The liberal tide in The United Methodist Church has been receding and the evangelical and orthodox influence is steadily increasing, observes one retired pastor.
If that continues, Bill Bouknight sees God renewing United Methodism toward faithfulness to Scripture.
"At this time, the theological and spiritual pendulum is swinging in the evangelical and orthodox direction," Bouknight, who currently serves on the Executive of the United Methodist Congress on Evangelism, wrote in Good News Magazine.
"The contemporary UM revival will continue only as long as its leaders and membership follow God's recipe for revival as given in II Chronicles 7:14: 'If my people, who are called by my name, will humble themselves and pray and seek my face and turn from their wicked ways, then will I hear from heaven and will forgive their sin and will heal their land.'"
Just 15 years ago a group of bishops took a public stand at the General Conference, UMC's legislative meeting, in favor of liberalizing the denomination's position on homosexuality. A few years earlier, the UMC was linked to the controversial "Re-Imagining" event where participants prayed to the goddess Sophia, denied essential Christian doctrinal tenets and celebrated lesbianism. Members of UMC's Women's Division of the General Board of Global Ministries had attended the conference.
Following the "high point" of liberalism, as Bouknight refers to it, the denomination has steadily moved toward Christian orthodoxy in the last decade.
In 2008, UMC's highest legislative body rejected changes to its constitution and voted to uphold its ban against the ordination of practicing homosexuals. United Methodists chose to continue to hold the position that homosexual practice is "incompatible with Christian teaching."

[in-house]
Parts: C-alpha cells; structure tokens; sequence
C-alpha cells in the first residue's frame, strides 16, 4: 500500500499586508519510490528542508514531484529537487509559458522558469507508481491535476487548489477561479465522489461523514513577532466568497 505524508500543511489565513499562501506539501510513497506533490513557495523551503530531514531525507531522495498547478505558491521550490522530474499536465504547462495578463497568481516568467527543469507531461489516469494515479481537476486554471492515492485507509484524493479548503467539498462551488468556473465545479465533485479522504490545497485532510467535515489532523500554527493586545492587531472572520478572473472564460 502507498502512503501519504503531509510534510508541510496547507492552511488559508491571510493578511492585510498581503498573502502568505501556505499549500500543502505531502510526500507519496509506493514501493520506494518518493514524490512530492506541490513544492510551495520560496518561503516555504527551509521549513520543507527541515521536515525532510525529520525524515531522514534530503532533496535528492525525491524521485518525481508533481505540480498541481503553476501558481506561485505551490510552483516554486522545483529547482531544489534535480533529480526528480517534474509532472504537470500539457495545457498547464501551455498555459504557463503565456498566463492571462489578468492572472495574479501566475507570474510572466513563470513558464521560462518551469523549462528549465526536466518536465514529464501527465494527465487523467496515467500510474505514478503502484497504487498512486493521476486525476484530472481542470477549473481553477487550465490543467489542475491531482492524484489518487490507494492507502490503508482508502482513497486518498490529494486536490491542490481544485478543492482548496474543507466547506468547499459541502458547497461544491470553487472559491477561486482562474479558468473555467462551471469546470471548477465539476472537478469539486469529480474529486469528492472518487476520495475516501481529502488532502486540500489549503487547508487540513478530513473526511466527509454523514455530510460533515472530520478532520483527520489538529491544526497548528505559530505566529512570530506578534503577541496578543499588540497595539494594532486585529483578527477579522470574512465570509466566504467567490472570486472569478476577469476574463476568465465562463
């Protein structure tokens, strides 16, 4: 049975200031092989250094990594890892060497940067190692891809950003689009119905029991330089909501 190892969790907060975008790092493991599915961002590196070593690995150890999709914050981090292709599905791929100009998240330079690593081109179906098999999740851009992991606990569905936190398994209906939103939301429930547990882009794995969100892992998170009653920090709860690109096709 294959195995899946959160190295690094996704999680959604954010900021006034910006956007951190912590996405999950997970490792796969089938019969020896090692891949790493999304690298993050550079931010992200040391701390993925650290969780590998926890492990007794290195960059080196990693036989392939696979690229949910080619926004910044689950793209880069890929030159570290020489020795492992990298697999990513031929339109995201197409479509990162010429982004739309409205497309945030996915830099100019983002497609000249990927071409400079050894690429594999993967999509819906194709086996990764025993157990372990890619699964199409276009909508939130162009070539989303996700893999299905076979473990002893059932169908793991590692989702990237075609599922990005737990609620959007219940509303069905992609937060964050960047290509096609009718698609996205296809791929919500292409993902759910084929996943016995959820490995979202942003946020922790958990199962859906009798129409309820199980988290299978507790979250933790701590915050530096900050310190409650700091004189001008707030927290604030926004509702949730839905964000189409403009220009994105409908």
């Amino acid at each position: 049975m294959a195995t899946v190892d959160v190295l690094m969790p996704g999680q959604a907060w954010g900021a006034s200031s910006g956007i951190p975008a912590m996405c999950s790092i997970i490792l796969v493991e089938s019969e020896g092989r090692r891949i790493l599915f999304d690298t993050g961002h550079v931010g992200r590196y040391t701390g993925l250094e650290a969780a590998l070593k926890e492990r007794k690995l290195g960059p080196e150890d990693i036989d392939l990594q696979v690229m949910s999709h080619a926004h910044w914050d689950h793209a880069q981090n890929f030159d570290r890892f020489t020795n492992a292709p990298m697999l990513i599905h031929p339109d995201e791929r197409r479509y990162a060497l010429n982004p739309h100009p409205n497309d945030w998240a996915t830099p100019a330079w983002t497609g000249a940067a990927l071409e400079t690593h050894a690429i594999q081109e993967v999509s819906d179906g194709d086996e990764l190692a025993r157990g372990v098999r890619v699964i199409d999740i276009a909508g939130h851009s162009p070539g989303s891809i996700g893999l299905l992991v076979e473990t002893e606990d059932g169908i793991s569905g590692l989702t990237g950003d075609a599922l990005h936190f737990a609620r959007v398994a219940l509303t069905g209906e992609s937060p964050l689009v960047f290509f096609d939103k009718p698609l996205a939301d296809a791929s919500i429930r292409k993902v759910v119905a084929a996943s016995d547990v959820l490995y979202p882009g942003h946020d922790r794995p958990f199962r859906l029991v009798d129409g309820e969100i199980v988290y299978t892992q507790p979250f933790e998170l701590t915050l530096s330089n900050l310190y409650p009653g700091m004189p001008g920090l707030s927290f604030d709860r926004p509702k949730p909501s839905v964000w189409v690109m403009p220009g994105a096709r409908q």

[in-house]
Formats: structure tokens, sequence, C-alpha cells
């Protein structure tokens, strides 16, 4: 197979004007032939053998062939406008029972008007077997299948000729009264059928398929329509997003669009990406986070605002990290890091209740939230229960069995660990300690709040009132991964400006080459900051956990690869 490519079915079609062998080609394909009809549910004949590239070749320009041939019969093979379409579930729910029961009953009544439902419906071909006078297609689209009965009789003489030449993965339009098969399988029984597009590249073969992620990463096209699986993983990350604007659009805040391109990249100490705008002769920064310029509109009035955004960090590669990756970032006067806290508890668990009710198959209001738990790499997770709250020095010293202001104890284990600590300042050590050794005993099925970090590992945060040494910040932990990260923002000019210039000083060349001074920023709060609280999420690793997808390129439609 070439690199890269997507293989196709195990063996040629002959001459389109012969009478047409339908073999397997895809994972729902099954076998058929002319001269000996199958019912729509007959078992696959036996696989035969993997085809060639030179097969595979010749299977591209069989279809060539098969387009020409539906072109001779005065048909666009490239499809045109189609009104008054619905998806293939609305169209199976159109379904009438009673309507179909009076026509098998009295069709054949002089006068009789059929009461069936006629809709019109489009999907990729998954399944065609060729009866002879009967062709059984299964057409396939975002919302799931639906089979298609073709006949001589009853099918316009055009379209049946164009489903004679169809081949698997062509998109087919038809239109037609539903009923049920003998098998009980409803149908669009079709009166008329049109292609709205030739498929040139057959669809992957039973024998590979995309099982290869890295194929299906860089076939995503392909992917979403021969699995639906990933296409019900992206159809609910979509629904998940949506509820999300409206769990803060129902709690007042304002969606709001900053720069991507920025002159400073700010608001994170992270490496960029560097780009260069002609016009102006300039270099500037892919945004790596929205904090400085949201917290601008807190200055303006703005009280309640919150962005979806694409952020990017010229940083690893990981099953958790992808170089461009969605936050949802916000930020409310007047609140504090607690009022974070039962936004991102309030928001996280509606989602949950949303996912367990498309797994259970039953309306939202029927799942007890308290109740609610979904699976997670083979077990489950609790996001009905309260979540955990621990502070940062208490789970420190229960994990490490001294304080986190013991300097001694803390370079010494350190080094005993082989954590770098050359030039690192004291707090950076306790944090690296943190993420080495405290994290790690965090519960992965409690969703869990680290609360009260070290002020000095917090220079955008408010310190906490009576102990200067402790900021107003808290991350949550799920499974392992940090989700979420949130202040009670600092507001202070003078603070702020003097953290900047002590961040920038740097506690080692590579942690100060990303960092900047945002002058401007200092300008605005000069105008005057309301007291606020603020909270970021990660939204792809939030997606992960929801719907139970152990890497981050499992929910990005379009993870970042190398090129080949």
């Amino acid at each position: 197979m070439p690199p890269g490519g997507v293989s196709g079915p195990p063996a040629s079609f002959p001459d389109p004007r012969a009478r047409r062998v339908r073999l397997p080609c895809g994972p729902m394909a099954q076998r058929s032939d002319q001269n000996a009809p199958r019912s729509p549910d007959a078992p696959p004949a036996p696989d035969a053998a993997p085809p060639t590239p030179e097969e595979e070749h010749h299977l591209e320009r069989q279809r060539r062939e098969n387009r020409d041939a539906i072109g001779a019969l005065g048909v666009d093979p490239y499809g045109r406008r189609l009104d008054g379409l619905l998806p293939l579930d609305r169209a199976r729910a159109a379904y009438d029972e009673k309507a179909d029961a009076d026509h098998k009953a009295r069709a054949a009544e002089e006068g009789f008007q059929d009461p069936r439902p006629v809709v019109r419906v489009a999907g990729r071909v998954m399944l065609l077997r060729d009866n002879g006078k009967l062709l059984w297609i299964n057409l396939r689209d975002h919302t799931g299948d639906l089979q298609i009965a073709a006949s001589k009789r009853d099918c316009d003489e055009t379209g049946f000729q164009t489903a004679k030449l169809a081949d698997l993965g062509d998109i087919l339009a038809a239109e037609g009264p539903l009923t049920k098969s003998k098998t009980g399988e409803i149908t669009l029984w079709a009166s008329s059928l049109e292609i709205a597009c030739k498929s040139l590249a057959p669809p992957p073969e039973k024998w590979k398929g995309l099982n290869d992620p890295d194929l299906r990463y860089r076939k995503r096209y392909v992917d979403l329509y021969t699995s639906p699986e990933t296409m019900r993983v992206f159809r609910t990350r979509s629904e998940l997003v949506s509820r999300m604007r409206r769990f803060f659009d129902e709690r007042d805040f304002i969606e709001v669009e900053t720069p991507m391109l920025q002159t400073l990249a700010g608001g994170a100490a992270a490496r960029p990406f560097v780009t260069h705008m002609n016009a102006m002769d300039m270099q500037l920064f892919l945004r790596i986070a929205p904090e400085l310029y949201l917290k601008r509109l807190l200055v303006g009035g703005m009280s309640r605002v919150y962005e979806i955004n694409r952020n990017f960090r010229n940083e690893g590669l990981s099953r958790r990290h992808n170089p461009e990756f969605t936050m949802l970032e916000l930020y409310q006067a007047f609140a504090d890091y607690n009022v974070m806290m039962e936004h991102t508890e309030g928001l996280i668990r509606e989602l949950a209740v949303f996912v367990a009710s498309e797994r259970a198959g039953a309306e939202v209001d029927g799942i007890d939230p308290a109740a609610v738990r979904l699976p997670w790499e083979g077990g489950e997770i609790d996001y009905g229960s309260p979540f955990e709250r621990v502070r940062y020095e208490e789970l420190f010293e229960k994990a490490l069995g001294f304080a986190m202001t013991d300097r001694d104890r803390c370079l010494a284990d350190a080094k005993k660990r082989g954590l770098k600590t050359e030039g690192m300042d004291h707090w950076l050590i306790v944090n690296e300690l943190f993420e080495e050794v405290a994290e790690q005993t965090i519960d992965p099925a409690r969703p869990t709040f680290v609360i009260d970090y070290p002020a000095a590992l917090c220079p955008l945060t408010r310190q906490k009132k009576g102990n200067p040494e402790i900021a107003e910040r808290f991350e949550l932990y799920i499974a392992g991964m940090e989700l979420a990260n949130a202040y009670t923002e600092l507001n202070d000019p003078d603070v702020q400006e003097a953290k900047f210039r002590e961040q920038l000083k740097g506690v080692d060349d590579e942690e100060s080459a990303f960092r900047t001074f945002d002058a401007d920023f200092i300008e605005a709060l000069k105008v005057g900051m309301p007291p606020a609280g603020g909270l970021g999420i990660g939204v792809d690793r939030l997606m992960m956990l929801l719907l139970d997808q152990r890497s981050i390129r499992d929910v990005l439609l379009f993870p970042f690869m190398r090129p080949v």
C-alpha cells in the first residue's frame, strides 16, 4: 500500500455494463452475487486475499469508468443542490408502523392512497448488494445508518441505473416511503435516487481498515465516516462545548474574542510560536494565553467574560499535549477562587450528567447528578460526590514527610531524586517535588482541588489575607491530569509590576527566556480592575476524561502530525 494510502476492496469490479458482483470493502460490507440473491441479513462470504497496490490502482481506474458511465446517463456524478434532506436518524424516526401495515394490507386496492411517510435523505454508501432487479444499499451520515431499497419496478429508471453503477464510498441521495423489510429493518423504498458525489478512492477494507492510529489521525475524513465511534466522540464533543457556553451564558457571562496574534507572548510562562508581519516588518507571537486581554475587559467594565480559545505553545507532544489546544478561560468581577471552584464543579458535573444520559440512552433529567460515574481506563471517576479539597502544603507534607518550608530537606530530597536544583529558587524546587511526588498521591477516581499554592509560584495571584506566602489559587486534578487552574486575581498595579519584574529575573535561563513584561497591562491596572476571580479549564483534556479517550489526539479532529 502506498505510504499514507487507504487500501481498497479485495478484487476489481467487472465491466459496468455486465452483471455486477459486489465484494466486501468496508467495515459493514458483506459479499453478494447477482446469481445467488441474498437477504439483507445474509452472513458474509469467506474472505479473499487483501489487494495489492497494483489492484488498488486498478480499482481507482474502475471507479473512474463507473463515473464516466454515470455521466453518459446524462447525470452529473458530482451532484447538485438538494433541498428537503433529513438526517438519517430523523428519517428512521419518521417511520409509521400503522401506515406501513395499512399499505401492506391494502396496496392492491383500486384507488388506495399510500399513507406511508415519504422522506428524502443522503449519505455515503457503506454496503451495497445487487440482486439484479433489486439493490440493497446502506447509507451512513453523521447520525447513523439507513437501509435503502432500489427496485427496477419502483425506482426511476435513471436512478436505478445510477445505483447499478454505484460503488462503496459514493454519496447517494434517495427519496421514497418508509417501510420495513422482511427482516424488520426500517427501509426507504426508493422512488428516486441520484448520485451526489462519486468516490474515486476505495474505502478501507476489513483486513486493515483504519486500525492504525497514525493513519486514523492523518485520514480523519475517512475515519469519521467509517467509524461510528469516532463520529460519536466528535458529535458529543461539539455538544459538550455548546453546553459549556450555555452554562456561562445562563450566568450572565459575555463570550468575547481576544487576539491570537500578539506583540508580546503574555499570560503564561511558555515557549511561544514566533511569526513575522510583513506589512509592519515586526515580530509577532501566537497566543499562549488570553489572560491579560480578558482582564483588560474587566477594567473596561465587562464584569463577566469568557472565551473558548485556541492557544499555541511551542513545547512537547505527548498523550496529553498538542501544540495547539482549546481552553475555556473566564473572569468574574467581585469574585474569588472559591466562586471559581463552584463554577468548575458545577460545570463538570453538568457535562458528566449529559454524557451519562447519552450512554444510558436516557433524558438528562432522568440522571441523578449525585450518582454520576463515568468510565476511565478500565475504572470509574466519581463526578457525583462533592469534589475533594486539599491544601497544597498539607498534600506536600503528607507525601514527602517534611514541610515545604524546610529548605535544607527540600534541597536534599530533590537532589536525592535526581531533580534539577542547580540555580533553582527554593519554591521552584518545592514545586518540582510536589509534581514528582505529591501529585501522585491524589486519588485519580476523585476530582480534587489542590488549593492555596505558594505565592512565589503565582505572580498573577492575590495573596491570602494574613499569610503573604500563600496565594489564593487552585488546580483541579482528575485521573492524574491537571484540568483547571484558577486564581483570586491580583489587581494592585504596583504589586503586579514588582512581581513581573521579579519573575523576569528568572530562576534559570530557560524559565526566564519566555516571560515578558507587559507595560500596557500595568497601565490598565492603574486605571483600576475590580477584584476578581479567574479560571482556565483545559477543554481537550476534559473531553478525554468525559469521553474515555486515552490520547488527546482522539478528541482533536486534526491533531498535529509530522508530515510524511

"On this issue (homosexuality) and a range of others, United Methodism was considered to be one of America's most liberal denominations 25 years ago," Bouknight stated. "That perception has changed."
Public Religion Research's 2009 survey on mainline denominations found that United Methodist clergy were among the least likely to support same-sex marriage and civil unions. Also, while clergy in other mainline groups were more likely to identify as "modernist" in their theological orientation, Methodist clergy were evenly split between those who embrace traditional and modernist theological positions (39 percent vs. 39 percent).
Bouknight listed several factors that may be contributing to the evangelical leaning and renewal in The United Methodist Church. Churches with senior ministers that are evangelical/orthodox in theology tend to grow compared to churches with more liberal leaders. Renewal and reform groups that are opposed to the liberal direction of the denomination have also been making a positive contribution, Bouknight noted.
Also, the introduction of high-quality biblical material into the United Methodist educational curriculum seems to be helping the pendulum swing toward orthodoxy. Plus, the growth of United Methodism outside the United States, especially on the continent of Africa, where believers hold a high view of biblical authority, will likely transform the denomination.
Despite the turning tide, the denomination can always be tempted to "sell out to cultural values and desert its 'first love,'" Bouknight cautioned.
Moreover, United Methodists aren't in fact "united" and disagreement persists about biblical authority and the essentials of Wesleyan theology, he added.
For Bouknight, revival can only come and last if they stay faithful to Scripture and "contend for the faith."
The United Methodist Church is the second largest Protestant denomination in the country with nearly 8 million members. Membership has declined annually since 1968.